for release July 5, 2002
by Melodie Davis
World Class Peacemakers Train in My Backyard, One at a Time
I interviewed Sam Gbaydee Doe in 1996. He and his family had fled from renewed fighting between warring factions in Monrovia, Liberia on April 6 of that year. He had come to our town, Harrisonburg, Va., to study peace-building techniques in Eastern Mennonite University's (EMU) Conflict Transformation Program (CTP), while his wife and child stayed safely in Man, Ivory Coast.
Today he is executive director of the West African Network for Peacebuilding based in Accra, Ghana. Doe does peace building training and intervention throughout West Africa, and his specialties include post-conflict reintegration, and dealing with children and war, both issues with which he is intimately acquainted.
This summer he returned to Harrisonburg, to speak to CTP's Summer Peacebuilding Institute where he told participants they should expect culture shock while here. He recalled his astonishment in 1996 to see "tables richly laden with food while squirrels scampered undisturbed nearby." In his native Liberia, where he had gone hungry, Doe hunted squirrels to eat.
By the way, EMU's program is called "conflict transformation," rather than "conflict resolution" (which is also a popular term) to emphasize that peace work is more than resolving specific conflicts. It is working to bring about transformed relationships and societies.
Two more graduates of this innovative program which has gained international respect, are Fidele Lumeya and Krista Rigalo, a married couple who currently work at the Mindolo Ecumenical Center in Kitwe, Zambia. As part of their training, Lumeya, who is from the Congo, wrote a conflict transformation training manual for use in Africa. Earlier they had worked with Rwandan refugees who fled the 1994 genocide there, as well as refugees from internal fighting within Congo. There is now a peace building institute in Africa, which 30 people from 10 African countries attended last year.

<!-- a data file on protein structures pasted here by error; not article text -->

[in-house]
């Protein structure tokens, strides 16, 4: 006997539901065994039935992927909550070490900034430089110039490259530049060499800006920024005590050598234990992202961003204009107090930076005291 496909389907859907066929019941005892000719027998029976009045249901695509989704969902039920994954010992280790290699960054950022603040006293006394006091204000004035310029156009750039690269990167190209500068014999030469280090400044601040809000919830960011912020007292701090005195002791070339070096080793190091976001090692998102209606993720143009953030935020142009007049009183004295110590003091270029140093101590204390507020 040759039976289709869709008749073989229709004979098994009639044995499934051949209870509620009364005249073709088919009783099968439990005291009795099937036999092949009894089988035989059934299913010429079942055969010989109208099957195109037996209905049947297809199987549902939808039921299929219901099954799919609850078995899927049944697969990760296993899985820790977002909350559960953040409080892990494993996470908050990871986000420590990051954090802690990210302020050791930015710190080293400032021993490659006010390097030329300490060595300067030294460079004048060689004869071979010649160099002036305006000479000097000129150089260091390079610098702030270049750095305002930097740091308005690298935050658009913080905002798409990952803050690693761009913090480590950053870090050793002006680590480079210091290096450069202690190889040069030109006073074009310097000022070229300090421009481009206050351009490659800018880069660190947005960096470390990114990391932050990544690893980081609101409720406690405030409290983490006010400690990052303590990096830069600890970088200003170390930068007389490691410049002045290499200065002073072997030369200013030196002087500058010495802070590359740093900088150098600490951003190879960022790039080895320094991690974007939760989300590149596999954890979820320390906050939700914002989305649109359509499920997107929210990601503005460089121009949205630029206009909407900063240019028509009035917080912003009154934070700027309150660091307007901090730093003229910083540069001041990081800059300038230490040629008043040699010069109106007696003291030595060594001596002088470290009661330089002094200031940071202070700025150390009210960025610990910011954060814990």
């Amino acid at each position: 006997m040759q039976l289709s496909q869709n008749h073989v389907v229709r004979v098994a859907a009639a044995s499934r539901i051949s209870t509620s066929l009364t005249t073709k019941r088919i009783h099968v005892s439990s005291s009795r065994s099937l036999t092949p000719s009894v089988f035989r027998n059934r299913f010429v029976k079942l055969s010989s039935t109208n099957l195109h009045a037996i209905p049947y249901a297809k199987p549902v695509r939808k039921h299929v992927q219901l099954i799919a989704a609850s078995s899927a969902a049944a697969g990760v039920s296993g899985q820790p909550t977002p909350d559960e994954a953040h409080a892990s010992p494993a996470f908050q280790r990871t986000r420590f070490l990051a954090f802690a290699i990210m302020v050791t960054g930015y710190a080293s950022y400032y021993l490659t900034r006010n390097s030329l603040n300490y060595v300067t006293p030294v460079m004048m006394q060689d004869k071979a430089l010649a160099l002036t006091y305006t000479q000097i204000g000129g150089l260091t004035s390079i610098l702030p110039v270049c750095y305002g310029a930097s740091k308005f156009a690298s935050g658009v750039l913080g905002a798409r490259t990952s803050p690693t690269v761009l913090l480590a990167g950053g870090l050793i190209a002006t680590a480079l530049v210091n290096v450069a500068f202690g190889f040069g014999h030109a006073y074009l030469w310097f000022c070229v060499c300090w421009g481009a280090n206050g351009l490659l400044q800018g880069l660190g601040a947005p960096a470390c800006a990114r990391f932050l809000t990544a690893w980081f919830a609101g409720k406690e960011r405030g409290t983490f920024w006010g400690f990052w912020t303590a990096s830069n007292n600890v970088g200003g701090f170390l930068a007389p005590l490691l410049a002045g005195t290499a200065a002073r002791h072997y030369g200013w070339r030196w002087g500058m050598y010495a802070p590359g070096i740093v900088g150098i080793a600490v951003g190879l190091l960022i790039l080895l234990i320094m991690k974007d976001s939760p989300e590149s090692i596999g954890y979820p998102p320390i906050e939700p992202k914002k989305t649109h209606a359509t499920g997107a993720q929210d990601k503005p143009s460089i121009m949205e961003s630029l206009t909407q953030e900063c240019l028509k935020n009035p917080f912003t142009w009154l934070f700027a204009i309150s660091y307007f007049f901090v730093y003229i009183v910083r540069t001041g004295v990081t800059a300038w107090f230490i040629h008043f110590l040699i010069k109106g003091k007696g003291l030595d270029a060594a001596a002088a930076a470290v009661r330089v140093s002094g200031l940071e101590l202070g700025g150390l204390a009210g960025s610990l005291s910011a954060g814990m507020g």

Other graduates work around the world including the U.S. and Canada in an impressive array of programs related to conflict and peace (for more stories see <http://www.emu.edu/ctp/fieldintro.html>) To be sure, the work is often plodding, filled with despair and many setbacks. But overall the work and emphasis is spreading.
This past semester while my daughter was studying at the Catholic University in Leuven, Belgium, she had a Muslim roommate from the island of Cyprus. Her roommate was taking a course in Peace Research and Conflict Management, and one textbook being used had chapters or referred to Ron Kraybill, John Paul Lederach, Howard Zehr, and all leaders in the EMU program. My daughter's roommate was excited to know that these are all people whom I have worked with or consulted. This young woman is planning to pursue graduate work in peace studies; her island's own history of conflict (between Turkish rule and Cypriot rule) were what propelled her in that direction.
We tend to look past stimulating programs that exist in our own hometowns. The United Nations has called on CTP for help with training. The U.S. State Department selects CTP for the training of Fulbright scholars in conflict resolution, and CTP professors and leaders have frequently been asked to travel to various hot spots in the world to help with training or dealing with trauma.
Founded in 1994, the CTP program began with two students. Today it encompasses a graduate degree program, the Institute for Justice and Peacebuilding, and the Summer Peacebuilding Institute where this summer 179 people representing 50 nationalities participated.
World peace for many is a distant, impractical, goal. It certainly seems like that on many days. But I'm encouraged by these peace practitioners who are working one person, one conflict, one community at a time to solve conflicts at every level: between landlords and tenants, police and community, warring tribes and ethnic groups, often putting their own lives literally on the line or in harm's way.
It's like the Habitat for Humanity model that has worked so well, if slowly: improving housing one house, one family at a time. As a grassroots peace effort spreads among people who are sick of conflict and fighting in their lands, we hope to gradually get to the place where people find other ways to make decisions, create change and solve conflicts.
For more information on the Conflict Transformation Programs, call 540-432-4490 or go to http://www.emu.edu/ctp/.
Comments? Write to: Melodie Davis, Another Way c/o Name\Address of YOUR newspaper; or e-mail: Melodie@mennomedia.org.
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Melodie Davis is the author of seven books and has written her column since 1987. She taught feature writing and has won awards from the National Federation of Press Women, Virginia Press Women and the American Advertising Association. She and her husband have three daughters.
NOTES TO EDITORS: text = 750 words; end material = 105 words
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